Nussy History, Family Crest & Coats of Arms

The history of the Nussy family name begins after the Norman Conquest of 1066. They lived in Noiers, Normandy, the family's place of residence prior to the Norman Conquest of England in 1066.

Early Origins of the Nussy family

The surname Nussy was first found in 1024, when Gilbert de Noyers witnessed a charter of Duke Richard to Fontanelles. No locations is provided, but it is important to note that this entry was a lifetime (42 years) before the Norman Conquest in 1066.

By the time of the Domesday Book in 1086, "William De Noiers or De Nuers was an under-tenant in Norfolk; and 'the manor of Gothurst, or, as it is now called, Gayhurst in Buckinghamshire was, at the time of the Norman Survey, held under the Bishop of Bayeux by Robert de Nodariis, or Nowers, whose family not long afterwards became possessed of it in their own right.' Almaric de Noers, in the time of Henry III., held one knight's fee of William de Say, 'being (as it may be presumed) the same which Walter Giffard, Earl of Buckingham, 12 Hen. II., then certified that Hugh de Nuers held of him in that county." [1]

"His son William married the heiress of Stoke-­Goldington, and was the father of another Almaric, In 24 Edward I., he was one of those eminent persons who had summons to attend the great council then ordained to assemble at Newcastle-upon-Tyne. In the year following, his name is mentioned as one of the knights of the shire for the county of Bucks, being then written Amary de Nowers. He died 2 Edward II, seized of the manors of Gothurst, Weston, and Stoke Goldington in Buckinghamshire, and of Cestre Parva, in the county of Northampton. Joan his wife died shortly after, 4 Edward II., being then seized of the manor of Lathebury, and of a part of the manor of Cainho, in the county of Bucks." [1]

The family was shown with several spellings, de Noiers, de Noies, de Nouuers, Noers, Nourse.

"William de Noers of Domesday had the custody of thirty-three of the Conqueror's manors in Norfolk, and is said to have stood high in his favour. Ralph de Nuers held Swanton-Nuers (Nowers) of the Bishop of Norwich, and witnesses a deed of Robert Fitz Ralph in the time of Henry II." [1]

The first Lord of the manor was Simon de Noers, and he was succeeded by Robert de Nowers, Lord of the manor of Knossington in 1278.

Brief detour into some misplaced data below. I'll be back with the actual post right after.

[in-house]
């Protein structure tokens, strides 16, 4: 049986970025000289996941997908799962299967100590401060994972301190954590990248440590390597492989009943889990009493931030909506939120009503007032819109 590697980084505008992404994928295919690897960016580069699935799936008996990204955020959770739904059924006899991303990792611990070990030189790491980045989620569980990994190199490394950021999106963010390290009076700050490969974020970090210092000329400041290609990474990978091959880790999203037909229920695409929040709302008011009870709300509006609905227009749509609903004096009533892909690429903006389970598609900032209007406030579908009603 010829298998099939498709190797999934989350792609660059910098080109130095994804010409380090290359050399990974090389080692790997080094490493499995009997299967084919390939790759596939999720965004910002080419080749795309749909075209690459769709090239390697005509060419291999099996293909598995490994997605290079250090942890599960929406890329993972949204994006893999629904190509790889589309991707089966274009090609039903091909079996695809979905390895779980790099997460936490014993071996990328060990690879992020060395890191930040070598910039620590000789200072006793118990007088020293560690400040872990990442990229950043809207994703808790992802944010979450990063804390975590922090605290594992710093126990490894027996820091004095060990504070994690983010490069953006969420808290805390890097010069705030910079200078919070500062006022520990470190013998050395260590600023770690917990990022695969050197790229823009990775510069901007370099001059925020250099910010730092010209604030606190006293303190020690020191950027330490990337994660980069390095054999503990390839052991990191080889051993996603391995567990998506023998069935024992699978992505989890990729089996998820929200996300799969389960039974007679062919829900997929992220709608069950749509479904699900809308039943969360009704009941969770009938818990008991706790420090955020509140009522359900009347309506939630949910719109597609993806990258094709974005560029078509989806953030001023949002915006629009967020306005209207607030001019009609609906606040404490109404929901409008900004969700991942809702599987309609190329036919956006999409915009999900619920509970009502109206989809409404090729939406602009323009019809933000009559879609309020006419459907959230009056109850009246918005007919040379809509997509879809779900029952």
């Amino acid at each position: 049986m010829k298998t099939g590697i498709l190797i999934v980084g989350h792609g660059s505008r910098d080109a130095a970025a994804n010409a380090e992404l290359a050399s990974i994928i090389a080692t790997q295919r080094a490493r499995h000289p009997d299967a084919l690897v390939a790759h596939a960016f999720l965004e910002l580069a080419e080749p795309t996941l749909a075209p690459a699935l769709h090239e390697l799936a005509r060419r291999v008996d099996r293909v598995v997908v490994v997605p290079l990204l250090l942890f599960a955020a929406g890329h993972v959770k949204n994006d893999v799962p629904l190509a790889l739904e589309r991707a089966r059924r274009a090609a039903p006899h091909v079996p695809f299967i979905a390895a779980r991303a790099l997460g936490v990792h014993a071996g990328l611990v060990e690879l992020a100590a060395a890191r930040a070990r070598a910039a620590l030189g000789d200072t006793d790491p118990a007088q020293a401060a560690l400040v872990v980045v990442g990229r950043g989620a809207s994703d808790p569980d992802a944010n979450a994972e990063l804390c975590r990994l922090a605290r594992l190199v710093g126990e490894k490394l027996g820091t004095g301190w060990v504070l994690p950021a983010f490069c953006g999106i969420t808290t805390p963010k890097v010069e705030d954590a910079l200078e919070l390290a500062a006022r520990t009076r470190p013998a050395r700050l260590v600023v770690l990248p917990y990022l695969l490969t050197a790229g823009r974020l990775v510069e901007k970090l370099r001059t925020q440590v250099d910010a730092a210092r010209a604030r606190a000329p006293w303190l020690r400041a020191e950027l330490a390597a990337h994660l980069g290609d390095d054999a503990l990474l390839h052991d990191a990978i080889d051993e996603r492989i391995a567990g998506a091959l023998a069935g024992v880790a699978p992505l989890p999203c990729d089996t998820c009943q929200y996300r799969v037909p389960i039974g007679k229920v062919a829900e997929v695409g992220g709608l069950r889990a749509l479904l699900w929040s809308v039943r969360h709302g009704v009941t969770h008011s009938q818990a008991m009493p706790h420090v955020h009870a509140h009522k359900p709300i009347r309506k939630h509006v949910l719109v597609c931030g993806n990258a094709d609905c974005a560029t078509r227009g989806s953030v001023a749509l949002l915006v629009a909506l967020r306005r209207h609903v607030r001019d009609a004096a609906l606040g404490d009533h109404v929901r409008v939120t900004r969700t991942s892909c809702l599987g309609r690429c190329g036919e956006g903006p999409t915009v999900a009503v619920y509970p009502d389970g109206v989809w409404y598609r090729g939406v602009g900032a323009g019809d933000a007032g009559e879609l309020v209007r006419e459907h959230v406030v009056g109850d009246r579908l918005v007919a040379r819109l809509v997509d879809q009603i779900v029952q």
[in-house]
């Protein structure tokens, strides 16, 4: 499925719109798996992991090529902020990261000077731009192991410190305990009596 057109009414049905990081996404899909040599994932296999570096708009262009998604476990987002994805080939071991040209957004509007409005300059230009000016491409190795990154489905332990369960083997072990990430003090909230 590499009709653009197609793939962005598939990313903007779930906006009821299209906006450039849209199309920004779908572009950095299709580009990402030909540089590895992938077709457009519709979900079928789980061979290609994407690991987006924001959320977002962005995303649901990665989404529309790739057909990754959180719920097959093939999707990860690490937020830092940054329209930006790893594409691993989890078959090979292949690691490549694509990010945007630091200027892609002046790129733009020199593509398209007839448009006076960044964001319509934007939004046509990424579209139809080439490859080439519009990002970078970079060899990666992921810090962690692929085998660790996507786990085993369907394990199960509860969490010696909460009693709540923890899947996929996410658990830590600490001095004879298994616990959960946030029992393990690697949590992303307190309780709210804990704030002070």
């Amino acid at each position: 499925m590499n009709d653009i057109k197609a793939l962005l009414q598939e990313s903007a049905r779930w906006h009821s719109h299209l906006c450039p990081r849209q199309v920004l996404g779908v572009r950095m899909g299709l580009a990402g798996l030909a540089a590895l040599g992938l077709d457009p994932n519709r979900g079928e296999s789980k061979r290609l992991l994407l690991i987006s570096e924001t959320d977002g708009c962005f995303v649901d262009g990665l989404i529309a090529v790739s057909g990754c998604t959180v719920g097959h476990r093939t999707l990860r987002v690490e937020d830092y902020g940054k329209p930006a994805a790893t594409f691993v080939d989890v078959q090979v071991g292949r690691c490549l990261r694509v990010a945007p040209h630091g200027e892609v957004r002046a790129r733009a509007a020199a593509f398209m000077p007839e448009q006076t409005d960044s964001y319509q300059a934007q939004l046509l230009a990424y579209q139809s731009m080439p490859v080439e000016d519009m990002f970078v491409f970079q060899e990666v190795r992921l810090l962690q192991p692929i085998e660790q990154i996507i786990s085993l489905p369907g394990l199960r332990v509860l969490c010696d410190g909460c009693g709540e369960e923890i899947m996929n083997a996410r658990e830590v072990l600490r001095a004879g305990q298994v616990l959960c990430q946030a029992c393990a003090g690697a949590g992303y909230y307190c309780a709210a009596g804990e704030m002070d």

"Nowers or De Nowers was the ancient form of the name, and as such it occurred in the 18th century in Lincolnshire and Bedfordshire. However, it is probable, as Lipscomb points out, that the principal early home of the name was in Buckinghamshire, where the family of De Nowers possessed great influence in the 12th and 13th centuries, being now represented in that county by the later names of Nourse and Nurse." [2]

Early History of the Nussy family

This web page shows only a small excerpt of our Nussy research. Another 112 words (8 lines of text) are included under the topic Early Nussy History in all our PDF Extended History products and printed products wherever possible.

Nussy Spelling Variations

Anglo-Norman names are characterized by a multitude of spelling variations. When the Normans became the ruling people of England in the 11th century, they introduced a new language into a society where the main languages of Old and later Middle English had no definite spelling rules. These languages were more often spoken than written, so they blended freely with one another. Contributing to this mixing of tongues was the fact that medieval scribes spelled words according to sound, ensuring that a person's name would appear differently in nearly every document in which it was recorded. The name has been spelled Nourse, Norse, Nurse, Nowers, Noers, Noies and many more.

Early Notables of the Nussy family (pre 1700)

More information is included under the topic Early Nussy Notables in all our PDF Extended History products and printed products wherever possible.

Migration of the Nussy family

For many English families, the political and religious disarray that plagued their homeland made the frontiers of the New World an attractive prospect. Thousands migrated, aboard cramped disease-ridden ships. They arrived sick, poor, and hungry, but were welcomed in many cases with far greater opportunity than at home in England. Many of these hardy settlers went on to make important contributions to the emerging nations in which they landed. Among early immigrants bearing the name Nussy or a variant listed above were: Francis Nurse, who settled in Salem, MA in 1640; Ann Nurse who settled in Barbados in 1660; John Nurse, who came to Barbados in 1664; Joseph Nurse, who came to Virginia in 1667.



  1. ^ Cleveland, Dutchess of The Battle Abbey Roll with some Account of the Norman Lineages. London: John Murray, Abermarle Street, 1889. Print. Volume 2 of 3
  2. ^ Guppy, Henry Brougham, Homes of Family Names in Great Britain. 1890. Print.


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